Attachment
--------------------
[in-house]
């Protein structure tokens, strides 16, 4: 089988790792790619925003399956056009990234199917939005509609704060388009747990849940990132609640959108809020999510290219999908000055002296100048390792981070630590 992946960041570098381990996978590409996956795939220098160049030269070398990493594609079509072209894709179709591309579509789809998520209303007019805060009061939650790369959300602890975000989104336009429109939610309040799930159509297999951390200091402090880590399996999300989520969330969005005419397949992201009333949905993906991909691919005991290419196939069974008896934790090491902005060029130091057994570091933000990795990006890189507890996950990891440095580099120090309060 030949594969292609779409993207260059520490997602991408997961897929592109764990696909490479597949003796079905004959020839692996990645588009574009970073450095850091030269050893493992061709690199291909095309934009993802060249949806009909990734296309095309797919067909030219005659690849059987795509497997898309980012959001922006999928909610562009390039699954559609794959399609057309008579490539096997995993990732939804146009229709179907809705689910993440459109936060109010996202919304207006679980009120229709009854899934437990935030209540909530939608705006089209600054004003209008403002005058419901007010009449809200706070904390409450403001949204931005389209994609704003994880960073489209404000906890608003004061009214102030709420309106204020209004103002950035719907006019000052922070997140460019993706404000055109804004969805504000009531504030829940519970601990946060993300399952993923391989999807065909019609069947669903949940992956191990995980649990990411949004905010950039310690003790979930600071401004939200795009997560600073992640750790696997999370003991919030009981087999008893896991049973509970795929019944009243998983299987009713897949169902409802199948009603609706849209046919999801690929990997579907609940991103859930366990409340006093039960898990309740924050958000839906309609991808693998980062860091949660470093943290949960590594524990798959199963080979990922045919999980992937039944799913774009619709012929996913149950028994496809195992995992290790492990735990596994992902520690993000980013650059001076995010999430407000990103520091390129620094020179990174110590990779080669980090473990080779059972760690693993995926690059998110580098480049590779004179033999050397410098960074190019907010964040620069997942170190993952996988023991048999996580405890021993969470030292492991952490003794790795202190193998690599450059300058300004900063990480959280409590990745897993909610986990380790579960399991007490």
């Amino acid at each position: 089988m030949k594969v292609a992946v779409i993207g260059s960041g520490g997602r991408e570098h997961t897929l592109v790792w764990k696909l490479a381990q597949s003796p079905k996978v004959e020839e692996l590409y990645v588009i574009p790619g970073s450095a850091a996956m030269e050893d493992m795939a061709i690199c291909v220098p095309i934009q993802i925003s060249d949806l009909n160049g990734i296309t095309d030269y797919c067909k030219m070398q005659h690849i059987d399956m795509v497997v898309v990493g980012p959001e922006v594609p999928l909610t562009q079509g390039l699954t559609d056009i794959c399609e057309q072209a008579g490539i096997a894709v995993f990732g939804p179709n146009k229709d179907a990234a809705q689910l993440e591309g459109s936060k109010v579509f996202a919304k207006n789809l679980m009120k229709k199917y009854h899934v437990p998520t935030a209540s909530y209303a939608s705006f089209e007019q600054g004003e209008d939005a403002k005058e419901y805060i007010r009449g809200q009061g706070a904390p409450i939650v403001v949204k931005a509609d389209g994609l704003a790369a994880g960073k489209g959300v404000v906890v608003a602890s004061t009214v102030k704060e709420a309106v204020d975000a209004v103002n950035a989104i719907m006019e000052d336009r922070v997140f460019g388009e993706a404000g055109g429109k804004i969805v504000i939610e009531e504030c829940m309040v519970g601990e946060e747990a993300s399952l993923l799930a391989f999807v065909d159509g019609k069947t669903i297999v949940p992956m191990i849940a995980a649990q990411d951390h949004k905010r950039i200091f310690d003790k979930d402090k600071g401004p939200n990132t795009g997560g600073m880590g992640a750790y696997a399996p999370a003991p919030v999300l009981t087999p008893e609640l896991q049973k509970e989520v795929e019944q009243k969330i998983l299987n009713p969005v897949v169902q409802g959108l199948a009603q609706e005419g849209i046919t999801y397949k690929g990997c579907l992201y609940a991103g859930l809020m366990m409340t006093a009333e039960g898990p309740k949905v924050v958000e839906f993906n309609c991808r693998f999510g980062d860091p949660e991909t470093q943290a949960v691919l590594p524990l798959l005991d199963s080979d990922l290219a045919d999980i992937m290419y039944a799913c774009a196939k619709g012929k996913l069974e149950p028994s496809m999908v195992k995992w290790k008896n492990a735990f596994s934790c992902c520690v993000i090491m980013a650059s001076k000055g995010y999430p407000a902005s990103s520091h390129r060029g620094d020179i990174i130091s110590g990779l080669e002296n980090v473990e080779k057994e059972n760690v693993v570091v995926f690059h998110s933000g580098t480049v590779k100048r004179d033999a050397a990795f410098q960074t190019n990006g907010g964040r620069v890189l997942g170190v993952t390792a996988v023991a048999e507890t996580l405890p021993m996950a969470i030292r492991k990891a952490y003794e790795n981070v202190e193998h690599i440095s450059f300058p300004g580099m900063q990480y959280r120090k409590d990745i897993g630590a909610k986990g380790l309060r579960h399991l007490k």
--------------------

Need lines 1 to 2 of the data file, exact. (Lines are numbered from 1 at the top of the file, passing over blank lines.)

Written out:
[in-house]
């Protein structure tokens, strides 16, 4: 089988790792790619925003399956056009990234199917939005509609704060388009747990849940990132609640959108809020999510290219999908000055002296100048390792981070630590 992946960041570098381990996978590409996956795939220098160049030269070398990493594609079509072209894709179709591309579509789809998520209303007019805060009061939650790369959300602890975000989104336009429109939610309040799930159509297999951390200091402090880590399996999300989520969330969005005419397949992201009333949905993906991909691919005991290419196939069974008896934790090491902005060029130091057994570091933000990795990006890189507890996950990891440095580099120090309060 030949594969292609779409993207260059520490997602991408997961897929592109764990696909490479597949003796079905004959020839692996990645588009574009970073450095850091030269050893493992061709690199291909095309934009993802060249949806009909990734296309095309797919067909030219005659690849059987795509497997898309980012959001922006999928909610562009390039699954559609794959399609057309008579490539096997995993990732939804146009229709179907809705689910993440459109936060109010996202919304207006679980009120229709009854899934437990935030209540909530939608705006089209600054004003209008403002005058419901007010009449809200706070904390409450403001949204931005389209994609704003994880960073489209404000906890608003004061009214102030709420309106204020209004103002950035719907006019000052922070997140460019993706404000055109804004969805504000009531504030829940519970601990946060993300399952993923391989999807065909019609069947669903949940992956191990995980649990990411949004905010950039310690003790979930600071401004939200795009997560600073992640750790696997999370003991919030009981087999008893896991049973509970795929019944009243998983299987009713897949169902409802199948009603609706849209046919999801690929990997579907609940991103859930366990409340006093039960898990309740924050958000839906309609991808693998980062860091949660470093943290949960590594524990798959199963080979990922045919999980992937039944799913774009619709012929996913149950028994496809195992995992290790492990735990596994992902520690993000980013650059001076995010999430407000990103520091390129620094020179990174110590990779080669980090473990080779059972760690693993995926690059998110580098480049590779004179033999050397410098960074190019907010964040620069997942170190993952996988023991048999996580405890021993969470030292492991952490003794790795202190193998690599450059300058300004900063990480959280409590990745897993909610986990380790579960399991007490």